By Melissa Bynes Brooks
April 14, 2012
The accurate forecasting of export trends and developments in the foreign market place by the Obama Administration, demonstrates this administration’s competence for reviewing and analyzing financial data that affects the economy. The outcome epitomizes their proficiency for implementing strategies that influences growth in a positive direction.
The President launched the National Export Initiative (NEI) during his State of the Union address on January 27, 2010 and established a national goal of doubling U.S. exports by the end of 2014. This was to done so that U.S. Government agencies are focused and working together to ensure that U. S. companies have access to these markets, and that all companies, large and small, get the assistance they need to compete on a fair and level basis with foreign competitors.
Here is some insight regarding the steady improvement of the economy under the Obama Administration with respect to exports.
Specifically, U.S. export sales grew by more than 11 percent in 2010 in real terms, the fastest growth since 1997. In terms of job creation, the number of U.S. total export-supported jobs increased by almost 6 percent in 2010, even as the overall economy was still losing jobs.
IHS Global Insight expects trade to soften in 2012, with export values increasing only 4.8% while import values rise 5.8%, due to the Eurozone’s sovereign debt crisis. However, the driver for exports continues as fast-growing countries with increasing middle class sizes and infrastructure needs creates a demand for U.S. goods such as machinery, transportation, and chemicals industries. It’s estimated that U.S. export growth will average 8% annually over the next 10 years, outpacing imports which will advance by 4.8%. As a result, the U.S. trade deficit should continue to decrease as opportunities to sell goods globally increase.
Data released on April 12, 2012, by the U.S. Bureau of Economic Analysis and U.S. Census Bureau, showed the U.S. monthly international trade deficit decreased in February 2012. The deficit decreased from $52.5 billion (revised) in January to $46.0 billion in February, as imports decreased and exports increased. The previously published January deficit was $52.6 billion. The goods deficit decreased $6.0 billion from January to $61.4 billion in February, and the services surplus increased $0.5 billion to $15.4 billion.
Exports of goods and services increased $0.2 billion in February to $181.2 billion, reflecting an increase in exports of services. The increase in exports of services was mostly accounted for by increases in travel, other private services (which includes items such as business, professional, and technical services, insurance services, and financial services), and royalties and license fees.
Exports of goods decreased. The decrease in exports of goods was more than accounted for by decreases in automotive vehicles, parts, and engines and foods, feeds, and beverages. Increases in other goods and consumer goods were partly offsetting.
In data released by the Bureau of Economic Analysis on March 29, 2012, real gross domestic product (GDP) after changes of inflation are taken into account, increased at an annual rate of 3.0 percent in the fourth quarter of 2011 (from the third quarter to the fourth quarter), according to the “third” estimate released by the Bureau of Economic Analysis. In the third quarter, real GDP increased 1.8 percent. What’s notable here is that exports contributed to the increase in real GDP in the fourth quarter although imports, a subtraction in the calculation of GDP, increased.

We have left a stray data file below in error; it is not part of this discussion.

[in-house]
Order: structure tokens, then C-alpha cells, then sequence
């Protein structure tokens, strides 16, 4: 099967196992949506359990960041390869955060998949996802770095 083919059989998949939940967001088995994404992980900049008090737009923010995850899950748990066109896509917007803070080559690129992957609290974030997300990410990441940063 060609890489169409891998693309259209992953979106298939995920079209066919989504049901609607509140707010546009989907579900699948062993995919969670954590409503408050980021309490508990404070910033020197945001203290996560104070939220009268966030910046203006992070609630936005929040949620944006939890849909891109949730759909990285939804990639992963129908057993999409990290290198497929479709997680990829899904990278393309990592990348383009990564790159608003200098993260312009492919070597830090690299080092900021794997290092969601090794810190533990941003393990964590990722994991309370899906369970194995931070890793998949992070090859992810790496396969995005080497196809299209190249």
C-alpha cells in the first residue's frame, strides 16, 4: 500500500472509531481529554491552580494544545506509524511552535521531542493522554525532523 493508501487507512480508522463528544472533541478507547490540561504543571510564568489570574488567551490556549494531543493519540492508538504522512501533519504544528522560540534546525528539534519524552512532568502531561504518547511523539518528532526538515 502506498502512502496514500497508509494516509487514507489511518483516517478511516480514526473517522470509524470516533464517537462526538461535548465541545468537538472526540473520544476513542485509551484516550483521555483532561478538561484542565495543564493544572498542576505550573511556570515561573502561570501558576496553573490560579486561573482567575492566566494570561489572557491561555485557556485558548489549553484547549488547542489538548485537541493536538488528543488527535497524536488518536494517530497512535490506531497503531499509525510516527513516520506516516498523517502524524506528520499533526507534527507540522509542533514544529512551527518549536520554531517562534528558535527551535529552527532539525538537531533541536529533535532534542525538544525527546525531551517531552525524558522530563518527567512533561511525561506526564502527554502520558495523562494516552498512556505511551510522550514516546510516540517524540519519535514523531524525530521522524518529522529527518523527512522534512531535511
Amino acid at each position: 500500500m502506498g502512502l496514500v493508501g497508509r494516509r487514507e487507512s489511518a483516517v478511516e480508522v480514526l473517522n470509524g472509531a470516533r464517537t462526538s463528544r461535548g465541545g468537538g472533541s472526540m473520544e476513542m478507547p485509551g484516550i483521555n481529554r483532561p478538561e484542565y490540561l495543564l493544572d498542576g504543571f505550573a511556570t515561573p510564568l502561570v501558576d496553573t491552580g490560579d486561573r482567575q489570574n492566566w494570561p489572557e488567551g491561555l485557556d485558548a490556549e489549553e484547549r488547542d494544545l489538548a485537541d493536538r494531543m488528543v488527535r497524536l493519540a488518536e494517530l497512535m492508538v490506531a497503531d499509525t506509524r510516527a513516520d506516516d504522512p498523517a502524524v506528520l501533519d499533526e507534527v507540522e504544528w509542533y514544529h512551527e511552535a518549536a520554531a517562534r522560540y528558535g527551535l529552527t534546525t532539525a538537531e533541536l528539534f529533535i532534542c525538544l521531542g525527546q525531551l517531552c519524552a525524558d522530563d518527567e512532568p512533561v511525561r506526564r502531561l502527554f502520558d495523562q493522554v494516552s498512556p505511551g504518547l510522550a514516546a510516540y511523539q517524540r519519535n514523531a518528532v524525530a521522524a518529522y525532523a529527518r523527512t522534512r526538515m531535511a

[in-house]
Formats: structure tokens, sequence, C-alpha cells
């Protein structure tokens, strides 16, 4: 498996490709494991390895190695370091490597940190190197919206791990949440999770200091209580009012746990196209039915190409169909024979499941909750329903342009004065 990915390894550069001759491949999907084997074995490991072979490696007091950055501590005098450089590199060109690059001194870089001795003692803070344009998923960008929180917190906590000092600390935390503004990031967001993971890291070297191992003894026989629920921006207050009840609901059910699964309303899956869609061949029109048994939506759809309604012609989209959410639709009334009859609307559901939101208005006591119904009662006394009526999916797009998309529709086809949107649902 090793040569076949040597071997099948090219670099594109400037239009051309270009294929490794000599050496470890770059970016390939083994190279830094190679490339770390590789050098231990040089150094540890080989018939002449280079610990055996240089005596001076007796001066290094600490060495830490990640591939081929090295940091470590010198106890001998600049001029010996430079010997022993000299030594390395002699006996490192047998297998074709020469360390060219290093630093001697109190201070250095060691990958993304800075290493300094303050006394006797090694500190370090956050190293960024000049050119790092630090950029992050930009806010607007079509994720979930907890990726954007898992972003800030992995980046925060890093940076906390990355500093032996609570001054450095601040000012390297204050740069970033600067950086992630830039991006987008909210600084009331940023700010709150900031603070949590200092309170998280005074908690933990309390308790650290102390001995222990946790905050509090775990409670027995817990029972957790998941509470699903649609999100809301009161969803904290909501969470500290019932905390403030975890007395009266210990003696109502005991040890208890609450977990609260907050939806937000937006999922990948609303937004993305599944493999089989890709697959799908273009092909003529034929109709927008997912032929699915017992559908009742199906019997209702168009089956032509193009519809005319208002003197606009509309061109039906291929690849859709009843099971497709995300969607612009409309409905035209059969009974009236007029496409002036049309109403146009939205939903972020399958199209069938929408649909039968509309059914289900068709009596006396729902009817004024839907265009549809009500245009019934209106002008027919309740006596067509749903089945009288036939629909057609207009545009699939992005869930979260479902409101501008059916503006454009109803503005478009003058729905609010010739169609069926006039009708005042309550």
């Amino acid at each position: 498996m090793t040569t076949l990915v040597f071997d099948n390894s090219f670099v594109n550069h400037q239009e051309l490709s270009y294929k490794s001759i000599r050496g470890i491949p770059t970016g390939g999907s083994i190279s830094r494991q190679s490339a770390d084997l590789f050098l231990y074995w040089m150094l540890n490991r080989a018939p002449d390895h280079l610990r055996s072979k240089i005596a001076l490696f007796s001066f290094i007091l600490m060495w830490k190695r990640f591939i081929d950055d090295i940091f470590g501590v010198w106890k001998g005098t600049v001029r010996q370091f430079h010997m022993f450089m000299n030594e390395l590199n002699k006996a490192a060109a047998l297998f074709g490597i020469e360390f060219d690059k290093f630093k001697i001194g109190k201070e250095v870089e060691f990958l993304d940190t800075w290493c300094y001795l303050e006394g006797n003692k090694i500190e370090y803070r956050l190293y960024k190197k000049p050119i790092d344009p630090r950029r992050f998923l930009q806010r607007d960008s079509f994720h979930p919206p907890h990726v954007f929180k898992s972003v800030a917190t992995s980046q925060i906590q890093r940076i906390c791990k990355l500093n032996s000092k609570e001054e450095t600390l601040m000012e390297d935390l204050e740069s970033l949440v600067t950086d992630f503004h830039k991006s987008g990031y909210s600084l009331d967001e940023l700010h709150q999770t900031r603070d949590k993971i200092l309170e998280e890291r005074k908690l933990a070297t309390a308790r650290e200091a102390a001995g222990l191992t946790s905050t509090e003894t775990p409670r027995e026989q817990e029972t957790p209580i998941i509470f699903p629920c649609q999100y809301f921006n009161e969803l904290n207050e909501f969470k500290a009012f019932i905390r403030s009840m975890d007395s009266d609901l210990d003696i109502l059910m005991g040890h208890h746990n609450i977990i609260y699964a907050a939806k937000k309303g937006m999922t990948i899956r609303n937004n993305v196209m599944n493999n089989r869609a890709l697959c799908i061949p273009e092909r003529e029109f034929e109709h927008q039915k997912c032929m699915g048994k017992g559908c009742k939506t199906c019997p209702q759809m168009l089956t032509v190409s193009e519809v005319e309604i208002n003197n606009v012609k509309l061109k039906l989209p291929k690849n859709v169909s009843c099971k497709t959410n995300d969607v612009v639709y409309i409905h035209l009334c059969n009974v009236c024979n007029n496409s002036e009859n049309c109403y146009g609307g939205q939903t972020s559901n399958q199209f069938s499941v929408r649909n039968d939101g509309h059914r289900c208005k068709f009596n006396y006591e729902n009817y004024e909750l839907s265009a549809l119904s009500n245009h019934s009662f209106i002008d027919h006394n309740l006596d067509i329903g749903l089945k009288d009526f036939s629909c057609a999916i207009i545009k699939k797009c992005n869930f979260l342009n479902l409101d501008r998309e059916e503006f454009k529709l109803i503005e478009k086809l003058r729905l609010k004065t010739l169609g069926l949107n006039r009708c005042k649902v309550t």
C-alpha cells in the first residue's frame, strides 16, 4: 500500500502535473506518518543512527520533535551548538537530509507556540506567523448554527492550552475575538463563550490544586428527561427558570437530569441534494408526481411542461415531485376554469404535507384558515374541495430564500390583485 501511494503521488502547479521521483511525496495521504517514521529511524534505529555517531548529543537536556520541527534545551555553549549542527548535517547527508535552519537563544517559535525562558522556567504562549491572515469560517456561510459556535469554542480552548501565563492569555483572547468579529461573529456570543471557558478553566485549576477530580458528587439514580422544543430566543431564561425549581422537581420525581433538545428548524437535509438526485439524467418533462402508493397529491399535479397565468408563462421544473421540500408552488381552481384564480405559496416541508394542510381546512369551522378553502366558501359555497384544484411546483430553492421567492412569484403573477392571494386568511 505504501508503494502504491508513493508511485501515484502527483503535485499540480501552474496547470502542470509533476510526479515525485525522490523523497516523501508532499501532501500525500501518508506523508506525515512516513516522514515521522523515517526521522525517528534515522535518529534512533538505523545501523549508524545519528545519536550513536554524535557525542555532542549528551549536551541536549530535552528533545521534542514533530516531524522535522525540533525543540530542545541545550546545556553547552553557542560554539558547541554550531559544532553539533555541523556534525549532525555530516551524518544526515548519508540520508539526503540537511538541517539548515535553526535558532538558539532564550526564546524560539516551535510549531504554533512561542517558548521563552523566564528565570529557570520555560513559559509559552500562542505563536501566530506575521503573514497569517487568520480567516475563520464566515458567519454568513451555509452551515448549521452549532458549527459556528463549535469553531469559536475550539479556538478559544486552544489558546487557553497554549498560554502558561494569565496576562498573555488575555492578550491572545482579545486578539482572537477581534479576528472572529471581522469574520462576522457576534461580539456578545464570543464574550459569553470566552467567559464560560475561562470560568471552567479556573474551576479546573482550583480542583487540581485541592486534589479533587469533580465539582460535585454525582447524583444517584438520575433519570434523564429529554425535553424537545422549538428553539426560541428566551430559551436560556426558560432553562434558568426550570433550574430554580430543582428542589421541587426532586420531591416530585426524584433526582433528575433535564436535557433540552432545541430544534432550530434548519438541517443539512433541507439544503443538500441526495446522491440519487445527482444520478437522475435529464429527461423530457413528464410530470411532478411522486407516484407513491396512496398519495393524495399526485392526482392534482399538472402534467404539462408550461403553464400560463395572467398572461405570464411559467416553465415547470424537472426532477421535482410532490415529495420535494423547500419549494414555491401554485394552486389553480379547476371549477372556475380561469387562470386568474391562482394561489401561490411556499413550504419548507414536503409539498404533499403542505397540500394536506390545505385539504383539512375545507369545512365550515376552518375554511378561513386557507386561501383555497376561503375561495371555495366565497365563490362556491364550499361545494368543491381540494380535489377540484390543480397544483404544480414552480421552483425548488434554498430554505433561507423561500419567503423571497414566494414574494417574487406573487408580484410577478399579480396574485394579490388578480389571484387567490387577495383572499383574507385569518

Many Americans continue to grapple with higher levels of unemployment and poverty as the labor market recovery continues. However, the economy has added jobs continuously since October 2010 and had 2.2 million more jobs in February 2012 than in June 2009, when the economic recovery started. The private sector has added 2.8 million jobs during this period.
In keeping his commitment to improve the economy, President Obama continues to be engaged in economic activities and is currently attending the Sixth Summit of the Americas held in Cartagena, Colombia from April 14-15, 2012, where he will be promoting U.S.-Latin America trade ties to help accelerate private sector job growth.
IHS Global Insight (2012). U.S. Metro Economies: Exports in the Next Decade. Retrieved April 14, 2012, from http://usmayors.org/exportsandports/media/metro-exports-report.pdf
Istrate, E. Associate Fellow and Senior Research Analyst, and Marchio, N. Research Assistant, Metropolitan Policy Program, the Brookings Institution (2012). Export Nation 2012: How U.S. Metropolitan Areas Are Driving National Growth. Exports, Competitiveness, U.S. Economic Growth, Cities, Regions And States. Retrieved April 14, 2012, from http://www.brookings.edu/reports/2012/0308_exports.aspx#3
Kuhnhenn, J. Associated Press (2012). Obama Seeks CEOs’ Help in Latin America. In Colombia, Obama urges private sector to help governments promote jobs, prosperity. Retrieved 4/14/12, from http://finance.yahoo.com/news/obama-seeks-ceos-help-latin-173245009.html
United States of America Trade Promotion Coordinating Committee Washington, D.C. (2011). Export Strategy Powering the National Export Initiative. Retrieved April 13, 2012, from http://www.trade.gov/publications/pdfs/nes2011FINAL.pdf
U.S. Bureau of Economic Analysis and the U.S. Census Bureau (2012). February 2012 Trade Gap is $46.0 Billion. Retrieved April 12, 2012, from http://www.bea.gov/newsreleases/international/trade/tradhighlights.pdf
U.S. Bureau of Economic Analysis and the U.S. Census Bureau (2012). National Income and Product Accounts Gross Domestic Product, 4th quarter 2011 and annual 2011 (third estimate); Corporate Profits, 4th quarter 2011 and annual 2011. Retrieved April 14, 2012, from
Weller, C.E. Weller on the State of the Economy (2012). Economic Snapshot for March 2012. Retrieved April 14, 2012, from